Happy day the Sun has crosses the Celestial Equator into the Northern Celestial Hemisphere or, in layman's terms, happy first day of spring. Okay, now that everyone knows that spring is here, why do we have seasons at all?
It all has to do with the Earth’s 23 degree tilt. If the Earth were spinning on its axis with no tilt at all, everyone would be treated to days of identical length every day of the year, with latitudes nearer the equator having longer days than those nearer the poles. However, with the tilt, the angle of the Earth relative to the Sun changes as or planet moves about its orbit.
On the Vernal Equinox, the Sun will rise/set exactly due East/West. The Sun will climb about 50 degrees high and the day and the night will be exactly 12 hours long (Equinox means 'equal night'). After the equinox, the Sun will never leave the Northern Celestial Hemisphere until the next equinox, the Autumnal (fall) Equinox.
After the Vernal Equinox, the lengthening of the days will continue until the Sun finally reaches its most Northerly rise/set on the Summer Solstice, the longest day of the year., which is around June 20. On this day, the Sun will rise/set high in the Northeast, get only about 72 degrees high (at Cleveland's 41 degree North latitude) at local noon (at about 1:30pm thanks to Daylight Savings Time). The final result: a day that is over 15 hours long.
From that point on, the Sun will only get weaker, once again having an Equinox, the Autumnal, around the 20th of September before culminating in its most Southerly rise of the year, the Winter Solstice, around December 20, at which point the Sun will peak at a height of about 25 degrees (Cleveland, again) at local noon (about 12:30pm thanks to a return to Standard Time). Result of the low-flying Sun, a day a mere 9 hours long.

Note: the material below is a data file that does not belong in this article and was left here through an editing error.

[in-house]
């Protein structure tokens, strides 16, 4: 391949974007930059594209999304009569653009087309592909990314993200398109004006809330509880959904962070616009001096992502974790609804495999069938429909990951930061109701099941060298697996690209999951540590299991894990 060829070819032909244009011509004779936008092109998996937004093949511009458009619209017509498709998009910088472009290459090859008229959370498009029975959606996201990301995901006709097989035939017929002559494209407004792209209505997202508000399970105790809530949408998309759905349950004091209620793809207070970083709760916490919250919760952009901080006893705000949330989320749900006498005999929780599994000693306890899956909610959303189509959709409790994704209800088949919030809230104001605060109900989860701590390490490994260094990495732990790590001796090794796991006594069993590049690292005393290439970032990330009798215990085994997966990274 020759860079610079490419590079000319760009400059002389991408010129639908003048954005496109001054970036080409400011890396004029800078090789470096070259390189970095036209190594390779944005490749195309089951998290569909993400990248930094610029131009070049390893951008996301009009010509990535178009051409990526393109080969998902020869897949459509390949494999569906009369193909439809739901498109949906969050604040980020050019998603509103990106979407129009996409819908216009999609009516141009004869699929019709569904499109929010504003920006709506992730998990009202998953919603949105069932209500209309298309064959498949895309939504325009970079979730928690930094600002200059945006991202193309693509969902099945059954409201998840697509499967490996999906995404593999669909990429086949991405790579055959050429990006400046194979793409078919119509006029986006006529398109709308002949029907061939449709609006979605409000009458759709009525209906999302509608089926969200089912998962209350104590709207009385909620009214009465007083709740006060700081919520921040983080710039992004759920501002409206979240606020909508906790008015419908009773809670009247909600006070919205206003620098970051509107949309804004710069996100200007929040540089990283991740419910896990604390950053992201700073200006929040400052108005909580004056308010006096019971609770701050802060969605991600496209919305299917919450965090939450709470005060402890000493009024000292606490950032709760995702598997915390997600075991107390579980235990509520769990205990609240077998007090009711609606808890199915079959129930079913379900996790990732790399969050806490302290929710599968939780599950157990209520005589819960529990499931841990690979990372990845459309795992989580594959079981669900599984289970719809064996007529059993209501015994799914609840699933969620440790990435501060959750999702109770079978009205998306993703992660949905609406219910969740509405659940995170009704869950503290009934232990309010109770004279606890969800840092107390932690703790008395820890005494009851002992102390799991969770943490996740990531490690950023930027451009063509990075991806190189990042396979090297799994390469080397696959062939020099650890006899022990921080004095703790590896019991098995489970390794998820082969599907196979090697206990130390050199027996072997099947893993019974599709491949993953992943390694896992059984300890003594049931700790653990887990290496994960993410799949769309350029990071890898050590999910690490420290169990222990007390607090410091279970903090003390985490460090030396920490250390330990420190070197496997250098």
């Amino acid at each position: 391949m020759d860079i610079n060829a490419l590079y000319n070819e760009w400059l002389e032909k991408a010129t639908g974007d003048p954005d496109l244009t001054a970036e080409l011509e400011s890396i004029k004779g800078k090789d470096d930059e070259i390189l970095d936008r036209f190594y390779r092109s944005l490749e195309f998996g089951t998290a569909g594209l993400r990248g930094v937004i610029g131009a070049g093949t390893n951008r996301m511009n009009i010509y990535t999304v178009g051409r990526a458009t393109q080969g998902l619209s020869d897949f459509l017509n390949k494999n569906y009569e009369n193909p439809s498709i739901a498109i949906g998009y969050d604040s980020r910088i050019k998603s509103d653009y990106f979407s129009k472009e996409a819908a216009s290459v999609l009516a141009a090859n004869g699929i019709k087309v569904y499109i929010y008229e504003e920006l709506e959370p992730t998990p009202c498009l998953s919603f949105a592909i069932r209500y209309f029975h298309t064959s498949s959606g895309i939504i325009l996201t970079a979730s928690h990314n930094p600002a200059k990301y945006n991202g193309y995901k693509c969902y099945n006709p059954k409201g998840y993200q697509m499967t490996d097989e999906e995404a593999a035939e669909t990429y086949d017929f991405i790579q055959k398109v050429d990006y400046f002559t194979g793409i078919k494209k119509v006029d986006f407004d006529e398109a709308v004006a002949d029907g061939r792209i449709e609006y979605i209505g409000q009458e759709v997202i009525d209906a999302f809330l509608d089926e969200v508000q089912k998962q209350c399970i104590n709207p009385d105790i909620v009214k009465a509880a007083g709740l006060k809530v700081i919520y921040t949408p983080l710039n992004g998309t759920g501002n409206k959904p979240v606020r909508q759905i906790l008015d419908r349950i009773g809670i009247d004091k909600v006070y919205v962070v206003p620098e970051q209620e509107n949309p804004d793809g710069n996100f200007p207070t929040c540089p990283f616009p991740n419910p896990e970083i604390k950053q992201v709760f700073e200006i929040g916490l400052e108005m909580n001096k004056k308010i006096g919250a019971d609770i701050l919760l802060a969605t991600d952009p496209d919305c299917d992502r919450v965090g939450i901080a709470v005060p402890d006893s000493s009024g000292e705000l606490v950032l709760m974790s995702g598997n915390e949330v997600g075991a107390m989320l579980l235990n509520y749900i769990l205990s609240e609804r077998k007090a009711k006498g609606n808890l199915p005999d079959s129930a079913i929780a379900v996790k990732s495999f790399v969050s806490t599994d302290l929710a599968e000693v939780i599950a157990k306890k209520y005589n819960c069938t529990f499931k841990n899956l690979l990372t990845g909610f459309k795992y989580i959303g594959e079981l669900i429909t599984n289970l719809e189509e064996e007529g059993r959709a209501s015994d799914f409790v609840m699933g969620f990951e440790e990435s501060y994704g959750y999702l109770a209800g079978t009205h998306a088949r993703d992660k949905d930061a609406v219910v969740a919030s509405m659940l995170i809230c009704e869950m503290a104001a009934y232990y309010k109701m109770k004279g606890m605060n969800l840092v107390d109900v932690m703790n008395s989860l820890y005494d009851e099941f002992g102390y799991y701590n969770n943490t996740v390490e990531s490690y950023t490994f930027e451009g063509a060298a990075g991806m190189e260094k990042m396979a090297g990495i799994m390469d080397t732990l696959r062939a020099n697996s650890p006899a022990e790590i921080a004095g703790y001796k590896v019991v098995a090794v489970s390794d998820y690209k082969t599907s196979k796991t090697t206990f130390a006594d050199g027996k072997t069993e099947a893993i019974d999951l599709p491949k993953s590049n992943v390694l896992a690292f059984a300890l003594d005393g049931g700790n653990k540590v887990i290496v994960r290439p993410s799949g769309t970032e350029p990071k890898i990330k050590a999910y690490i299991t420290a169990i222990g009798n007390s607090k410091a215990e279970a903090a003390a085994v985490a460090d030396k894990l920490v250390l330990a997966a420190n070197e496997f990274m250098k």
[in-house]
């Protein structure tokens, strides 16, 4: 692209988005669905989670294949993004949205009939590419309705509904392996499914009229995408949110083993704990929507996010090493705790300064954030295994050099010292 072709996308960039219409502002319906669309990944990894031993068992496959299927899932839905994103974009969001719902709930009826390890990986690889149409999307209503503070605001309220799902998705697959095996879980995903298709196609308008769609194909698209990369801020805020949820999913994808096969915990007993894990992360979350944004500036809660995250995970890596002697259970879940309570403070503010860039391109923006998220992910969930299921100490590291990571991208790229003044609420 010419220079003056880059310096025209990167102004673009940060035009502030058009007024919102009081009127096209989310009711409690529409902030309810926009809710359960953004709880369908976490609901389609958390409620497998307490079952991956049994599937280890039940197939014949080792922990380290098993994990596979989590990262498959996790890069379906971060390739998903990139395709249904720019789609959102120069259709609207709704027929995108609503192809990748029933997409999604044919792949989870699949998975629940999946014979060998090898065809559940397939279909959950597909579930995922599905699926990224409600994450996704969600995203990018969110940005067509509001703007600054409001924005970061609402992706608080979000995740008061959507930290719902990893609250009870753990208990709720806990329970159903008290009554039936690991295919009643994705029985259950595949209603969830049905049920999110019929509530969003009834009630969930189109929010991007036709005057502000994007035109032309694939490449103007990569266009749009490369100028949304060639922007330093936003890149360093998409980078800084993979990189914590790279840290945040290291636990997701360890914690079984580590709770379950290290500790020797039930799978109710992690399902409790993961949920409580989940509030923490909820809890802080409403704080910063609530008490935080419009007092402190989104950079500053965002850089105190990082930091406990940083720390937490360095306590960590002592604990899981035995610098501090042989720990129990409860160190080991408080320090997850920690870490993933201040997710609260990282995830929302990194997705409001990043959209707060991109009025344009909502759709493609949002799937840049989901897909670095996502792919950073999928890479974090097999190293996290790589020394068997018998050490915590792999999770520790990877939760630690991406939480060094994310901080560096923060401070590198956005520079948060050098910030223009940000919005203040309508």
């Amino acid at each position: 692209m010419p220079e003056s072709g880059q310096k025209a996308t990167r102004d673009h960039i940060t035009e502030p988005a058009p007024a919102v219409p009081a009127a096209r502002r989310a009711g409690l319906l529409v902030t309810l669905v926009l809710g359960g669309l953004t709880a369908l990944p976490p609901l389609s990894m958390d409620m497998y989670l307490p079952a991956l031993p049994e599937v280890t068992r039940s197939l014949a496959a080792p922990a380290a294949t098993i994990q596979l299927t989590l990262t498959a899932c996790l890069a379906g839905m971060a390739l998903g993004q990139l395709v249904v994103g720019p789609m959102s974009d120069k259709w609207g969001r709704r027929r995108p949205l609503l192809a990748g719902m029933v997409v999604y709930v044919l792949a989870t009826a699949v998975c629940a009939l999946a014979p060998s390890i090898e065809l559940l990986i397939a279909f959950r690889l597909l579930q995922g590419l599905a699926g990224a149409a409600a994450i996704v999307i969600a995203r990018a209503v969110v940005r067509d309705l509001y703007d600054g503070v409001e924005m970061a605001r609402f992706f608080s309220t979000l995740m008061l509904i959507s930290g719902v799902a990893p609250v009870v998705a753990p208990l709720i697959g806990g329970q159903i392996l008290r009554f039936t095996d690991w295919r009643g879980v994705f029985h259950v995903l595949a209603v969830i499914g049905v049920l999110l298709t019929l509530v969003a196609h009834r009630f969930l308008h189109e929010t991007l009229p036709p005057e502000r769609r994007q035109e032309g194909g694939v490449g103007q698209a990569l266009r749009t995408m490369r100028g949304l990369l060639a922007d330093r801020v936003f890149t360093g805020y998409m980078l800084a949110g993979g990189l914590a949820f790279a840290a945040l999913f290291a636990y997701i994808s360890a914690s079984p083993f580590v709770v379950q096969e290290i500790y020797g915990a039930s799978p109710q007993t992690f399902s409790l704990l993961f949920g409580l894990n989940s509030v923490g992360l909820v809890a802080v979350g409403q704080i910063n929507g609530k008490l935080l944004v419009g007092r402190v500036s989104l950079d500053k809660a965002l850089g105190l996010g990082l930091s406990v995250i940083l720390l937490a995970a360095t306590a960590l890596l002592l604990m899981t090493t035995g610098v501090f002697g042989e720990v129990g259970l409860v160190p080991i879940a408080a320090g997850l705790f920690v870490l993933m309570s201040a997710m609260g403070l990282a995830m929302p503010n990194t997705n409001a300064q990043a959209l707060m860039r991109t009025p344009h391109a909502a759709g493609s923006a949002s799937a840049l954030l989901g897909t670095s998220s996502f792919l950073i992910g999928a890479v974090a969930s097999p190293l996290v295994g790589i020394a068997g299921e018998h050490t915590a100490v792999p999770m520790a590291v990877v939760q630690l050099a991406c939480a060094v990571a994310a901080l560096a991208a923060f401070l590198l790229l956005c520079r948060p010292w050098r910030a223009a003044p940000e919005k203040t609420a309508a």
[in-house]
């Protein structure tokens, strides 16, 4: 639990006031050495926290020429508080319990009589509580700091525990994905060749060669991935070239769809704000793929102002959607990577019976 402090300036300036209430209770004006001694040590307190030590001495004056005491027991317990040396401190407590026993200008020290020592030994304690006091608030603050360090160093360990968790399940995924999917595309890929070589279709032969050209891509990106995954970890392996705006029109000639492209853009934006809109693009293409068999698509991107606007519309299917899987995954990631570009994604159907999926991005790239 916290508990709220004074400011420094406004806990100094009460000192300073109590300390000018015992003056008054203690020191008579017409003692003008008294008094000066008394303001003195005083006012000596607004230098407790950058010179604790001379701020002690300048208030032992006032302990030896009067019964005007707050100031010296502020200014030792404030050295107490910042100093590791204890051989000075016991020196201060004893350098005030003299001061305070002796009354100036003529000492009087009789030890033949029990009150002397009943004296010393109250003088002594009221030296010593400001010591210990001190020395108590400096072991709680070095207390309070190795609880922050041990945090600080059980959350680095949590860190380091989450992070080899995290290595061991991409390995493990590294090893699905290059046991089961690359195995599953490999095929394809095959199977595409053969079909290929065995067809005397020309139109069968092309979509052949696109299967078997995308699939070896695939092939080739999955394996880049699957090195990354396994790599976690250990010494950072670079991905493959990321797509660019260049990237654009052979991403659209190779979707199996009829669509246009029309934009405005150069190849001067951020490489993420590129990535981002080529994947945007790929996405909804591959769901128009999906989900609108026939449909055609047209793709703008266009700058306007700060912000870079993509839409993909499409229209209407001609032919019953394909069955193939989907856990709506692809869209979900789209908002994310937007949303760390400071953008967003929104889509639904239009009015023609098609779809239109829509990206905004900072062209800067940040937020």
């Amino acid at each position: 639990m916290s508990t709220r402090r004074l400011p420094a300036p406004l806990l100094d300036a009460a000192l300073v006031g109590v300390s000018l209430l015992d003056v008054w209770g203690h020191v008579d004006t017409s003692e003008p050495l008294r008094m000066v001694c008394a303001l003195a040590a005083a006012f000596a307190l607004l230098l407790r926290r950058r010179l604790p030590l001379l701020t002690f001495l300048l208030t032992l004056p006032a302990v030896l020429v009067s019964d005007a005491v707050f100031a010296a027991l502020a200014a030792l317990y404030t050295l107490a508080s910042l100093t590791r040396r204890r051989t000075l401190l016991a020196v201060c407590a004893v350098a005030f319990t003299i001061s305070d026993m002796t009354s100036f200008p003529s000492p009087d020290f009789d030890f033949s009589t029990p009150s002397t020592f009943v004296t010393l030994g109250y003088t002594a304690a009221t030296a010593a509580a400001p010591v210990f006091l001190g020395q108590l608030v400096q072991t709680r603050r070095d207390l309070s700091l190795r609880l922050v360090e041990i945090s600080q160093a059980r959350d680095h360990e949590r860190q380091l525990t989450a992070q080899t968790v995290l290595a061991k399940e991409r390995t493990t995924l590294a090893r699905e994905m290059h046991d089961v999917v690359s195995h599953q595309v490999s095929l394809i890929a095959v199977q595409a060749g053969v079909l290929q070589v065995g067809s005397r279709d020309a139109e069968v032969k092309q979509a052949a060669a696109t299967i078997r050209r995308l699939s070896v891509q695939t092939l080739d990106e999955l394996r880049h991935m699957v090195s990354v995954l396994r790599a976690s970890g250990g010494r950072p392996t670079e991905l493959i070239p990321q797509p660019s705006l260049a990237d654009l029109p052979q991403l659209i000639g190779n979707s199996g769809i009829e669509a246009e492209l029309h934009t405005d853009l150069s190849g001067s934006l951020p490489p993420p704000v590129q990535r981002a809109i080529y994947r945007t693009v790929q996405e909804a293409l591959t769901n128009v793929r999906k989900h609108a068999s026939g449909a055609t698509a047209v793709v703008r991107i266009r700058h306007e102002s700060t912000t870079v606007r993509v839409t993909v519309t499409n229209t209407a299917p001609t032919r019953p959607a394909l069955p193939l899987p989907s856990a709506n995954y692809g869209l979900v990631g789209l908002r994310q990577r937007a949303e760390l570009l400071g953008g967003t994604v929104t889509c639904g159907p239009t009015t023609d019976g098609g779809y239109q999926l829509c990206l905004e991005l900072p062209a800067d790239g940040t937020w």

So there it is, the mechanics of why we have the seasons.
Note: depending on where you live, your days/nights may be of different lengths and the Sun's meridian transit will be lower/higher, with more Northerly latitudes having more extreme swings in apparent solar motion.
Want to have a little fun with your camera? Why not try a year long sunrise photo shoot?
Oh, yes, for people who think that the equinox doesn't matter now that we are in a highly technological world, consider this: Easter is going to be a very early one this year. Why? Simple, Easter Sunday is the first day after the first Full Moon after the Vernal Equinox. So, since this month's Full Moon falls on March 27, Easter will be the following Sunday.
Looking to do some sky watching in the Cleveland area? As the last part of the puzzle, be sure to keep an eye on the Cleveland weather forecast and, for hour-by-hour cloud predictions, the Cleveland Clear Sky Clock if you plan to head out and look at the stars this coming week. Live somewhere else? Find a clock and see if it will be clear near you.
For more info:
Video explaining seasons
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